Rent rise is fastest for a year, says LSL
- 16 September 2011
- From the section Business
The cost of renting a home rose at its fastest rate in a year - with the average tenant paying £713 a month, a survey has said.
Tenants paid 1.2% more on average to rent a property in the UK in August than they did in July, according to LSL Property Services.
The cost rose quickest in Wales and the South East of England in the last month.
Tenant arrears increased for the first time since April, the survey added.
"We are in the thick of the busiest time of year for the rental market, and red-hot demand for properties is driving rents up at their fastest monthly pace in the last 12 months," said David Newnes, LSL's estate agency managing director.
"Recent graduates moving for their first jobs have further exaggerated the long-term and growing demand from frustrated buyers.
"In the last two years, average rents have risen by more than £50 a month."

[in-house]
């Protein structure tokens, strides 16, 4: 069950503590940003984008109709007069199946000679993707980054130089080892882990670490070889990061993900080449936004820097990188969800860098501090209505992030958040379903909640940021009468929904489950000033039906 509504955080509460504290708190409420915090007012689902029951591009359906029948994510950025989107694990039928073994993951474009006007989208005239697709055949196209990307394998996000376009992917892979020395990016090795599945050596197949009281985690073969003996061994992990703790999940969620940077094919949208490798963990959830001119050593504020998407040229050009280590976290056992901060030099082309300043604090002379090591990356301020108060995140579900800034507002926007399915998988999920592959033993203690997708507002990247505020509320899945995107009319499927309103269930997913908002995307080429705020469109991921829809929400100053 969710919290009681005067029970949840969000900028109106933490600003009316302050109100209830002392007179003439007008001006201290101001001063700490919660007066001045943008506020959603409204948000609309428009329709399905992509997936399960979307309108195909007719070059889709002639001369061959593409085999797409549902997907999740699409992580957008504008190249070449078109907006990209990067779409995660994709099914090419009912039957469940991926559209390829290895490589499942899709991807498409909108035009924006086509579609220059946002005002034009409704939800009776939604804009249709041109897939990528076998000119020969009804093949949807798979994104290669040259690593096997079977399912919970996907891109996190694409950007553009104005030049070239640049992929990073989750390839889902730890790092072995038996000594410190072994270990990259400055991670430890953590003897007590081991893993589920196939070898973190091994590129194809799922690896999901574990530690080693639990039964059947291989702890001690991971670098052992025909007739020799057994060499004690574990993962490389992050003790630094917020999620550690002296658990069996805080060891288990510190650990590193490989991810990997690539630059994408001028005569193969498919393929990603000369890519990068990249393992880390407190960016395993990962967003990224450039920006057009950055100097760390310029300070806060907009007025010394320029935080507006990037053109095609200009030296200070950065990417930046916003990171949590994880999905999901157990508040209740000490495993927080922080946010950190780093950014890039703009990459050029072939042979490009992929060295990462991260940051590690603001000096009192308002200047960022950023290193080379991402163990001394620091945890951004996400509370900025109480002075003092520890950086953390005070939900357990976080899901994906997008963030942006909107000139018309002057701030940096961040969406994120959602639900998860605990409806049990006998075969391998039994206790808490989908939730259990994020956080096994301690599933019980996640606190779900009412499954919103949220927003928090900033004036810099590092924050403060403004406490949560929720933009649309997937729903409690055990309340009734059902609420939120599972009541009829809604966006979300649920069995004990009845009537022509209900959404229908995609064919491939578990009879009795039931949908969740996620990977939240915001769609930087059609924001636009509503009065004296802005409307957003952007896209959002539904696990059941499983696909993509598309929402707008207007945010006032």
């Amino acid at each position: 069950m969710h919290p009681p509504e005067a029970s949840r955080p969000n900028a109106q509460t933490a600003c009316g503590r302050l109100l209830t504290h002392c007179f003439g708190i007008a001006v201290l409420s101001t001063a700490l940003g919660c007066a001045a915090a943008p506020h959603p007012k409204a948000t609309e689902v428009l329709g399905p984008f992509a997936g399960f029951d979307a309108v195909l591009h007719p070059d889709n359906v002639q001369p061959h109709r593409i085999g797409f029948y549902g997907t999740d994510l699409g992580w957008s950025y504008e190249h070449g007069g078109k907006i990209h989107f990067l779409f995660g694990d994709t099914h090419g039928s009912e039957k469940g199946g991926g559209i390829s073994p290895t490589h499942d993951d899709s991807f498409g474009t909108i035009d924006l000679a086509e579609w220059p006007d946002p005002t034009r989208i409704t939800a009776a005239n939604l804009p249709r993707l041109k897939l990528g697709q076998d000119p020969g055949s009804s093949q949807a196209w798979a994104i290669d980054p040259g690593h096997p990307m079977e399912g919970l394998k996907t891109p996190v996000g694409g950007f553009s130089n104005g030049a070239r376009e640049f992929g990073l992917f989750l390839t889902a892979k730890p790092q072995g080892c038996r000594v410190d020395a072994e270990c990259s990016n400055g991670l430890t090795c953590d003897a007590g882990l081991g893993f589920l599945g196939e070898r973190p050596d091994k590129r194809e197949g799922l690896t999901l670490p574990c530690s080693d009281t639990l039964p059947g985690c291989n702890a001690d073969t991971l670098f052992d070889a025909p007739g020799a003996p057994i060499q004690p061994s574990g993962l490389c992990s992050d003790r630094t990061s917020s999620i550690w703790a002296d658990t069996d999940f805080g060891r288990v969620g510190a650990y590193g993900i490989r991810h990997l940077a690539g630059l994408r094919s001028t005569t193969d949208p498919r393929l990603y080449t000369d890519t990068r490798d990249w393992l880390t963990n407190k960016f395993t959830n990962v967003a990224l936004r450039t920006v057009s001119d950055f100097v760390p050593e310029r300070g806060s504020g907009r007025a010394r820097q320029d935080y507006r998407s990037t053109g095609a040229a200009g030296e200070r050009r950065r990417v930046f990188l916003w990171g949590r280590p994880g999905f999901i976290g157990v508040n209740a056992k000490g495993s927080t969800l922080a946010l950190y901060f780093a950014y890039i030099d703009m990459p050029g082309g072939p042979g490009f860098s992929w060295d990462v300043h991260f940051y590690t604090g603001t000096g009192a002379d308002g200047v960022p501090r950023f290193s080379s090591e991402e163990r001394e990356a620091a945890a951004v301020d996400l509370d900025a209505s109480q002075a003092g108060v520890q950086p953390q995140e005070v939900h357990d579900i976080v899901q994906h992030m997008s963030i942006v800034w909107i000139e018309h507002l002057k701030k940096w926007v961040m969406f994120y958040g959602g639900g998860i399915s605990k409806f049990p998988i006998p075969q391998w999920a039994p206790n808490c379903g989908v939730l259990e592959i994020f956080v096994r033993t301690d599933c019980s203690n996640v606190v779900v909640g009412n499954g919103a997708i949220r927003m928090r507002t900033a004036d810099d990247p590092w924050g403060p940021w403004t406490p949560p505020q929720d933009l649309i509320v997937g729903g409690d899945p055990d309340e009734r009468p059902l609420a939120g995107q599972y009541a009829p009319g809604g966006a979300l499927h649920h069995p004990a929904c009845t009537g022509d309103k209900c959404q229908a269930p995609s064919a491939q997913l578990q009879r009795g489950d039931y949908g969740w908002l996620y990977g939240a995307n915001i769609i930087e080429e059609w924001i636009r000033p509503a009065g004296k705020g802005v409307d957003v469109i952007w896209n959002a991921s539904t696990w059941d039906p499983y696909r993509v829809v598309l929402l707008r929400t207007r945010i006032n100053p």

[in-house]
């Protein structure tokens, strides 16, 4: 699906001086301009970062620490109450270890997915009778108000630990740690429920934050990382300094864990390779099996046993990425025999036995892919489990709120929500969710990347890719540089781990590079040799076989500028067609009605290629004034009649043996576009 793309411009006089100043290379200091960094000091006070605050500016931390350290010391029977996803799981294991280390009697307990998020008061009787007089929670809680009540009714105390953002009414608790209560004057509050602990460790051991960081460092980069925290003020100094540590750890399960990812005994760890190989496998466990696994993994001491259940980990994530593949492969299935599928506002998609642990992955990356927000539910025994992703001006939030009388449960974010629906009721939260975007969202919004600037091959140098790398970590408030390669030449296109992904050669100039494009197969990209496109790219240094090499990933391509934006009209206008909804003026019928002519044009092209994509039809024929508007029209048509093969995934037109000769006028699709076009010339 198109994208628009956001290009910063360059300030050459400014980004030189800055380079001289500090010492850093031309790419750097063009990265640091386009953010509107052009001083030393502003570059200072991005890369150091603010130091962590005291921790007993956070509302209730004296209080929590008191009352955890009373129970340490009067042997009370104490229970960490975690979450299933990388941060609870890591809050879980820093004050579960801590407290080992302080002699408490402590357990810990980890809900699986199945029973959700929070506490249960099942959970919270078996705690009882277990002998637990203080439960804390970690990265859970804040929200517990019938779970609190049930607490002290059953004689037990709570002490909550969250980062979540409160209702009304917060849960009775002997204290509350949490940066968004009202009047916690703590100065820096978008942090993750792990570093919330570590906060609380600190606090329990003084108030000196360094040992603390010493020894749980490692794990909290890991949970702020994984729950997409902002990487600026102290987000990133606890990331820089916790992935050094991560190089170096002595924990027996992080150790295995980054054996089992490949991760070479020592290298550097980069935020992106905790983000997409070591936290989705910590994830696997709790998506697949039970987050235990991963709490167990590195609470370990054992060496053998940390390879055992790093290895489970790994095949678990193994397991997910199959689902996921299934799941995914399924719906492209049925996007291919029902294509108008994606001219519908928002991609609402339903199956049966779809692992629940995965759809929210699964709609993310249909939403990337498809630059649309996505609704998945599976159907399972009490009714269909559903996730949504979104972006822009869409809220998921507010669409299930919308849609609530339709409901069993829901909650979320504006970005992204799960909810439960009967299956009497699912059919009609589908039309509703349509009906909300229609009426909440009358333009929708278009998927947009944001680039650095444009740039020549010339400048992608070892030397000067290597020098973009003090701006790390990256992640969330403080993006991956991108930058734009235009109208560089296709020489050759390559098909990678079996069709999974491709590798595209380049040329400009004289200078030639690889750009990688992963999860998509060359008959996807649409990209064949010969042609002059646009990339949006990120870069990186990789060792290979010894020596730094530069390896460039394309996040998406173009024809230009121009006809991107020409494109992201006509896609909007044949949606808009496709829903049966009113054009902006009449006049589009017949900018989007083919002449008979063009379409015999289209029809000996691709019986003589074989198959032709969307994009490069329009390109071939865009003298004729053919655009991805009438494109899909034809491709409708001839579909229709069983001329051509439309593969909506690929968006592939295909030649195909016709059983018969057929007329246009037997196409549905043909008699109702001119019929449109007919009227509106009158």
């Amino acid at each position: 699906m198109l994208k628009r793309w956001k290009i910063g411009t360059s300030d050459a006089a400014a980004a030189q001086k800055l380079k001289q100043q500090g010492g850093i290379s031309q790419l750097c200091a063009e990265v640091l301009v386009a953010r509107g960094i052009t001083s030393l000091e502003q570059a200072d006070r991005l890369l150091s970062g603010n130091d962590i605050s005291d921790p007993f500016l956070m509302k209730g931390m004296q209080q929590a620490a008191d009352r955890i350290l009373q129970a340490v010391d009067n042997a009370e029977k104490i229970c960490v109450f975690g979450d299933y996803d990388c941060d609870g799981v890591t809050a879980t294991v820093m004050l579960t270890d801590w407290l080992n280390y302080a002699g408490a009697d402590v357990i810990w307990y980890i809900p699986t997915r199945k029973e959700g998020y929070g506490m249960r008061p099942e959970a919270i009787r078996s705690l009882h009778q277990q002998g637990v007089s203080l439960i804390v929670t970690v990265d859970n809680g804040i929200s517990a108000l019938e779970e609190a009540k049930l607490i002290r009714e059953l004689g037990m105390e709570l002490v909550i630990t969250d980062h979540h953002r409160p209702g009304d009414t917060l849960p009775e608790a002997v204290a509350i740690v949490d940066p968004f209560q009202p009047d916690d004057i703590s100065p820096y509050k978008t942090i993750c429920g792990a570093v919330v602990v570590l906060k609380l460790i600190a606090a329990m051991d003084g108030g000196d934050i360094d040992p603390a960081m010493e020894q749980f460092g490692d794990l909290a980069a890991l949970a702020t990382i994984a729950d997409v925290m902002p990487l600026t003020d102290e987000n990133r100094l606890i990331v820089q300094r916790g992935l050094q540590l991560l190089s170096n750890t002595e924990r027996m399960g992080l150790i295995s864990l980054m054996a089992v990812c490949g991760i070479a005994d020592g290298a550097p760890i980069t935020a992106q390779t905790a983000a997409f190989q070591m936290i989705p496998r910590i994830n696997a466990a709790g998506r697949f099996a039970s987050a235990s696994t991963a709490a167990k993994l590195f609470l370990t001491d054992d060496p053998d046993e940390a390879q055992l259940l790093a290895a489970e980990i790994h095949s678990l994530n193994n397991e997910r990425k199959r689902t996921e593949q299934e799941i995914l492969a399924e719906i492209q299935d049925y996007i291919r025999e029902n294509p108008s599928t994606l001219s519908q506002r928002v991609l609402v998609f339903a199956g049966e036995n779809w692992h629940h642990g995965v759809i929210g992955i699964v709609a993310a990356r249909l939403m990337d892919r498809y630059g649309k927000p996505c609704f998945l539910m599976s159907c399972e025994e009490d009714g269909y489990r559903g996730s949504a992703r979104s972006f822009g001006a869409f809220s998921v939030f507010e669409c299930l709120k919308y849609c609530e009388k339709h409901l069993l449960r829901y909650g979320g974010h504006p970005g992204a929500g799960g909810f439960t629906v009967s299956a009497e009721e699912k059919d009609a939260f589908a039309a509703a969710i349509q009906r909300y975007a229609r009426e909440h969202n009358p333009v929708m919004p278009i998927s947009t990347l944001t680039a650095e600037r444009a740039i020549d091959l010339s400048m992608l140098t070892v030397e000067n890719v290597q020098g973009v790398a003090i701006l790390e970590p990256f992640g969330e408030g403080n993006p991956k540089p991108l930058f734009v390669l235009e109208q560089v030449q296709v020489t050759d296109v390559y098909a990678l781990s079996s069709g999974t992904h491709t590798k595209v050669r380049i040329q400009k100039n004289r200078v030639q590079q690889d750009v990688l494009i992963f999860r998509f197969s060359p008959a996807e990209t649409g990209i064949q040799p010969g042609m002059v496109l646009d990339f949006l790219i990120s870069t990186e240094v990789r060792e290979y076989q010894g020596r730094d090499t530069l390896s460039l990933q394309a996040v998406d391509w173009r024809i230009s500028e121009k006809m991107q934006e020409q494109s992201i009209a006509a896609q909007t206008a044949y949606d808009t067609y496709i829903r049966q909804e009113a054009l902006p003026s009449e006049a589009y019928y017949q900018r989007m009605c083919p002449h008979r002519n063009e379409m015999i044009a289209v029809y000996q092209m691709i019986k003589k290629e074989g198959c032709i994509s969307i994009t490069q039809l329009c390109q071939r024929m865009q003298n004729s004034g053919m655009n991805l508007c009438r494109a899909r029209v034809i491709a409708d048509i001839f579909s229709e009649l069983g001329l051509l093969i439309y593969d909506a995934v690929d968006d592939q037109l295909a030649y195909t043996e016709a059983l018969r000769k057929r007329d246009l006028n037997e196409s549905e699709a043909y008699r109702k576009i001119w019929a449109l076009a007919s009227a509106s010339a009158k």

Mr Newnes said he expected further rent rises in the coming months.
This is bad news for people like Marc Mclean, who has been renting since 1992 and is hoping to buy his first property.
He said he had saved up £20,000 for a deposit to buy a home, but was now getting mixed messages as to whether it was a good time to buy.
"I am 38 and I want to get a mortgage paid off by the time I retire," said the NHS service manager, who lives in north London.
"Renting at the moment is affordable, but lots of people say that renting is dead money. I am 70% sure I want to buy."
He said his concern was that his property would fall in value if he bought it in the current economic climate.
The survey from lettings agent LSL, which owns Your Move and Reeds Rains, suggested that London had seen the biggest rent rises in England and Wales in the last year, rising by 6.6%, followed by a 6% rise in the West Midlands and a 4.3% increase in the North East of England.
The only fall was in Yorkshire and the Humber, where the cost of renting a home dropped by 0.5% in the last year, it suggested.
Tenant arrears increased for the first time since April, with 10.7% of all UK rent unpaid or late by the end of August. This was up from the 9% of rent unpaid or late in July.
However, Mr Newnes said there was often a short-term blip in tenant arrears in August, as summer holiday costs squeezed family finances.